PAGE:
Critical Factors for First Time Hominy Makers
I had several failures before my first success at making hominy. There are various ways of making hominy. Some use high pH, some boil the corn, some take a long time. The recipe on the main page and the critical factors below detail an easy method based on moderation:
• A moderately high pH of 12.5
• A moderate temperature of 190°F (a slow simmer)
• A moderate amount of time: bring to a boil, soak two hours off-heat, then a two hour simmer.
1. Sort through your dry corn and pick out any broken pieces. Broken pieces soften much faster than the whole kernels and make it harder to determine the point where corn turns into hominy.
2. The ideal pH of the alkaline solution used to remove the hulls is near pH 12.5. Much lower, and it takes forever. Much higher, and the process goes too fast and dissolves not just the hull but turns the kernel to mush. The pH scale is lograthmic: a pH of 12 is 10 times stronger than pH 11, a pH of 13 is 10 times stronger than pH 12.
3. To determine if the hominy is done, you have to RINSE, and bite into about 6 kernels. Some kernels will finish much faster than others. As a rule of thumb, the hominy is finished when 10% of the kernels are over-cooked and starting to dissolve, 10% are still slightly crunchy inside, and 80% are the desired al dente gel. (You'll finish the cooking after removing the kernels from the alkaline solution and the crunchy ones will soften in your cooking liquid long before most become too soft. )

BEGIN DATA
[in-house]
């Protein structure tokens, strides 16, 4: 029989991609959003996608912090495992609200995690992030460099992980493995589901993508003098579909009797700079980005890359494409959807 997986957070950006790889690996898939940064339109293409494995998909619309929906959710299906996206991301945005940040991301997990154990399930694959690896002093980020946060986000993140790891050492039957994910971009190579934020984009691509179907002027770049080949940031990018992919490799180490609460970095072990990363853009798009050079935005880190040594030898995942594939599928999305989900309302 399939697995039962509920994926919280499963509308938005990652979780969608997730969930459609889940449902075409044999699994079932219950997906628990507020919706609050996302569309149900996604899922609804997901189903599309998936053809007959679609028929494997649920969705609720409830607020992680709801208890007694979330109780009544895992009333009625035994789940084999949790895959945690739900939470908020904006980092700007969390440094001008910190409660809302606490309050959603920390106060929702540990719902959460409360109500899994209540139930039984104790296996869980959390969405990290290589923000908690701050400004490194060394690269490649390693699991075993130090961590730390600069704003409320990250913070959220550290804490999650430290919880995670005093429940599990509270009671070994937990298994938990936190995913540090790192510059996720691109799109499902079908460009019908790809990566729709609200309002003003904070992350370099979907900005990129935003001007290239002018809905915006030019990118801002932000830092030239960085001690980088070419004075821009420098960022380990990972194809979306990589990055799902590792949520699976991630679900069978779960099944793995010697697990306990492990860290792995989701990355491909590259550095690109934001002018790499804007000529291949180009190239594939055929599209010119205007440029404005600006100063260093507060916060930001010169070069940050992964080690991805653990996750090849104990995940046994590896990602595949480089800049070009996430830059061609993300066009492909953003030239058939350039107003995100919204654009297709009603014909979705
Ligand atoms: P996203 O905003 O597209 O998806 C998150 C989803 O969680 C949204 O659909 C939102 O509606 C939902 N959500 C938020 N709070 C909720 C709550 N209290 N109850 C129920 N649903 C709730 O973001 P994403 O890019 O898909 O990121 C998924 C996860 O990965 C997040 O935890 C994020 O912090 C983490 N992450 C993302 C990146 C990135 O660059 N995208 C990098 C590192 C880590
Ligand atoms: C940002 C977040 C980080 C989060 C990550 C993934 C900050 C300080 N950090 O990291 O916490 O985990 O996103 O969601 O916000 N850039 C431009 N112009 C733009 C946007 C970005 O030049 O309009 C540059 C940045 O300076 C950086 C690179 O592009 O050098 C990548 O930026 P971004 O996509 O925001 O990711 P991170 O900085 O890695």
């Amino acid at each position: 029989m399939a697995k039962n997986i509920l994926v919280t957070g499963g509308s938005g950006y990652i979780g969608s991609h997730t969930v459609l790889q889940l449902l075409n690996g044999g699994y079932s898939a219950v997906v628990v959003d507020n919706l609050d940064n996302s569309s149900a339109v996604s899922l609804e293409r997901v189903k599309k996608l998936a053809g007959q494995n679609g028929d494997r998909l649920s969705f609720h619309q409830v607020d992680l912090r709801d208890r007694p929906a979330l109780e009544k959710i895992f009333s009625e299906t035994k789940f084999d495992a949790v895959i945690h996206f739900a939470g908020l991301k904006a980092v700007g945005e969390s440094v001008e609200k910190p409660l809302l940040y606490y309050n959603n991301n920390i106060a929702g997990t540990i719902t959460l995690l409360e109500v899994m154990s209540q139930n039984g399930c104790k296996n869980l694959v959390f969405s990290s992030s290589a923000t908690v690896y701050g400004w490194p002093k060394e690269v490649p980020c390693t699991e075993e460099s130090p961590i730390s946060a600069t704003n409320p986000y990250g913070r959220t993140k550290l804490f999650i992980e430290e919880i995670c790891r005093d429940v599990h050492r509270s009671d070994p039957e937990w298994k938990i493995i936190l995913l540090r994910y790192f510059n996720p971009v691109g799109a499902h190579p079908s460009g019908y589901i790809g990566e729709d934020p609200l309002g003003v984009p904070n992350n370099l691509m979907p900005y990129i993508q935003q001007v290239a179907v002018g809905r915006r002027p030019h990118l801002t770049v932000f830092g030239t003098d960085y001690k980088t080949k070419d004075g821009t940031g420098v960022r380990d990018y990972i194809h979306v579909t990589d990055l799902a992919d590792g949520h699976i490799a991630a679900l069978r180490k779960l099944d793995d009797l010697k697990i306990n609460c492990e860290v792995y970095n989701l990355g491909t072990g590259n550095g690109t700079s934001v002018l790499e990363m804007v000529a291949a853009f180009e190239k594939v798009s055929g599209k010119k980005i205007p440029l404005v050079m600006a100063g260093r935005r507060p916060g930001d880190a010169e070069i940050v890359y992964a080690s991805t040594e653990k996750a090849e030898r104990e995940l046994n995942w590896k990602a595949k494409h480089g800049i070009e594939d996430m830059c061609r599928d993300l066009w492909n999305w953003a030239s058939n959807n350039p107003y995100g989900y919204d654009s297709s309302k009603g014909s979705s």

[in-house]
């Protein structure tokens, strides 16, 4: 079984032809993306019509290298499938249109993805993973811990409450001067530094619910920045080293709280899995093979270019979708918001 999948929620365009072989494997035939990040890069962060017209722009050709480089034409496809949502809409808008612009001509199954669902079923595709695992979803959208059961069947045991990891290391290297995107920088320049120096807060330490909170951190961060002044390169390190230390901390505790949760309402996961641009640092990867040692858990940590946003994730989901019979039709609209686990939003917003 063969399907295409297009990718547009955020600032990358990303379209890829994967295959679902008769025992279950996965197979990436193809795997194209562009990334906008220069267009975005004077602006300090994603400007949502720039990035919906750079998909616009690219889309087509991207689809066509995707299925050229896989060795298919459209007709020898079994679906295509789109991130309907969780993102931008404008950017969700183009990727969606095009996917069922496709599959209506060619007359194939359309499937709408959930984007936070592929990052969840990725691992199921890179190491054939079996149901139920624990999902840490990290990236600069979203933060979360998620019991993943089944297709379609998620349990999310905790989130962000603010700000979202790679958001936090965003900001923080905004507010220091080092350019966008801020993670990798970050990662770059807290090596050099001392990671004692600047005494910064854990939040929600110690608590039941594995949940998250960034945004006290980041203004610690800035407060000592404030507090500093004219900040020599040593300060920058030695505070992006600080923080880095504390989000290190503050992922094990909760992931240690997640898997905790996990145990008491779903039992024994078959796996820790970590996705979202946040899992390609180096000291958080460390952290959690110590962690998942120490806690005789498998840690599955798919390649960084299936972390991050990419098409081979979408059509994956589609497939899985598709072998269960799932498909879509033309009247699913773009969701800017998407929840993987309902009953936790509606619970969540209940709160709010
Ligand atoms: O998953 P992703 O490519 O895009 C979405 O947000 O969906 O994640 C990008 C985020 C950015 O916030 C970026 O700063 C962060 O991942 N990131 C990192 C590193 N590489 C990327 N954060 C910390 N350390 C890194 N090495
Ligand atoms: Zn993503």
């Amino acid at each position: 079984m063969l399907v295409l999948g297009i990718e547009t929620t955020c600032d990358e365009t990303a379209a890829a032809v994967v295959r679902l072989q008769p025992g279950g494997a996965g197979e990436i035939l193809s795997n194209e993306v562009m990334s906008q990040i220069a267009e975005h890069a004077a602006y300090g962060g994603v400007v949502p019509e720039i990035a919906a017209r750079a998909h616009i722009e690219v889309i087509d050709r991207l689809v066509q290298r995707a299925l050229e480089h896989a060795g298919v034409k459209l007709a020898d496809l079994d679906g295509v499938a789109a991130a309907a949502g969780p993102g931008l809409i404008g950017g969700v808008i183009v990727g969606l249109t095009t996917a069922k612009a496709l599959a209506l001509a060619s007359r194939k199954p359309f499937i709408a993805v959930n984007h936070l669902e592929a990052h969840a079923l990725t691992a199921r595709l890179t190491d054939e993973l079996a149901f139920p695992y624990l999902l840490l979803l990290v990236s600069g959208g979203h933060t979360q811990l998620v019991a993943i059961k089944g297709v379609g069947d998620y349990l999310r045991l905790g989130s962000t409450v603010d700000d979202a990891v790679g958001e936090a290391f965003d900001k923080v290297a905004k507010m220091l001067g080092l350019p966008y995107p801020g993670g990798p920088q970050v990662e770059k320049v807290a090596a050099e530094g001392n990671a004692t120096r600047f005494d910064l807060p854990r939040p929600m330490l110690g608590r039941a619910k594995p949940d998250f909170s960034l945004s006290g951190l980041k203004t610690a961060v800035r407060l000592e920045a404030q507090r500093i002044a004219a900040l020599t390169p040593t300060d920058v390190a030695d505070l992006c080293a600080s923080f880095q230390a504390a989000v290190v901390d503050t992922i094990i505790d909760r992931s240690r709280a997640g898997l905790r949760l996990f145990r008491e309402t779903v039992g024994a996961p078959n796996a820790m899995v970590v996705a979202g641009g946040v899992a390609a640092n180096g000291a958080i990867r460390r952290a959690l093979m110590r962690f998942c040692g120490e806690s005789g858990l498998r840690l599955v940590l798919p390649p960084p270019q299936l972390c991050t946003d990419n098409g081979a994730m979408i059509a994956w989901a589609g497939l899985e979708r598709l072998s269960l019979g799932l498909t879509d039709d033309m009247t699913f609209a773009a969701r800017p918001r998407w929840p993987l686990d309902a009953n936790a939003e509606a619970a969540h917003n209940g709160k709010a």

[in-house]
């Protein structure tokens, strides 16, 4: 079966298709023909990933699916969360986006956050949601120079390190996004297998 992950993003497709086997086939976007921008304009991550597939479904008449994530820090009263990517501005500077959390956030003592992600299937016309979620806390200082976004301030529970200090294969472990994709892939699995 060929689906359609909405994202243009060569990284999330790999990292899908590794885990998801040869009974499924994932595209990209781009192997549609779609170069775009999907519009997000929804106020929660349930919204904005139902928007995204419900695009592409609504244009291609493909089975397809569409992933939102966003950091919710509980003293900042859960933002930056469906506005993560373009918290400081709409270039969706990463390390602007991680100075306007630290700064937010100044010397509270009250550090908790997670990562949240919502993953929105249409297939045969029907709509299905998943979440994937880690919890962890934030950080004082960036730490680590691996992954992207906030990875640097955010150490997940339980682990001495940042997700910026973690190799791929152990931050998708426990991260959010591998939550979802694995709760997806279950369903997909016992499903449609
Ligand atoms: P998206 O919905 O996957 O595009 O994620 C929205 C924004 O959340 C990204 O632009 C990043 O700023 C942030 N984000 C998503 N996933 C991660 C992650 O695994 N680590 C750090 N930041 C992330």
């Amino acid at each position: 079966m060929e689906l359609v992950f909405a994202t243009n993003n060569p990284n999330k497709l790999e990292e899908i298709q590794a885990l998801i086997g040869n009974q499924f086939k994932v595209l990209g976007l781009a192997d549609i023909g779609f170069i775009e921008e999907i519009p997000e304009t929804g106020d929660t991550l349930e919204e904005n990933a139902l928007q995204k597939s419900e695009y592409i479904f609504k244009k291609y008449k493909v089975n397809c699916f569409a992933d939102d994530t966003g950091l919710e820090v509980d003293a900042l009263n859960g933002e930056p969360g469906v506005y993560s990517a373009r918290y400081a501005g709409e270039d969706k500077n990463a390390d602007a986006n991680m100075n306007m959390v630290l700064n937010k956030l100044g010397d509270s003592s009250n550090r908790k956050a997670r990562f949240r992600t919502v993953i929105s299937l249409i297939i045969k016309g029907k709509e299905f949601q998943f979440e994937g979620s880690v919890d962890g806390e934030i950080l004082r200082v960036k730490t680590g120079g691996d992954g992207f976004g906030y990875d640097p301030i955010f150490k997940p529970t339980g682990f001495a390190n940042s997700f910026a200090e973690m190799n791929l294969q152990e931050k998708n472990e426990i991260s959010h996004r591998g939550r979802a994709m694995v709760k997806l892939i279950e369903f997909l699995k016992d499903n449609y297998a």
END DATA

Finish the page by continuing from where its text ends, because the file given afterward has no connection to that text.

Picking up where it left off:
To rinse for tasting, I use a plastic stirring spoon to put about 6 kernels in a small bowl with as little liquid as possible. I add cold water to the bowl then dump the kernels into my hand and rinse under running water for a few seconds. There's no need to eat the kernels, just bite into them and spit them out. Unless you've added way too much alkaline, they will taste like hominy with no bite to your tongue.
4. The corn needs to be soaked (like beans: overnight or a quick soak), and then cooked at a very slow simmer (≈ 190° F). This helps cook the kernels more evenly. At 190°, there is almost no movement or bubbles in the water. If the temperature is a little low, it will just take longer. If the temperature is too high, the kernels will cook less evenly.
5. Near the end of the process, you'll need to check the kernels every 15 minutes. The process proceeds very slowly for the first hour, but speeds up near the end.
6. Don't worry about the hulls loosening. If the pH is near 12.5, most of the hulls will dissolve and the rest will easily wash off in small pieces. The doneness test per #3 above is what's important.
7. As a first timer, don't worry about the tips (nibs) or the corn-germ coming off the kernels. They're not important either way. If the tips remain, some may come loose during the final cooking but it's only a small cosmetic issue.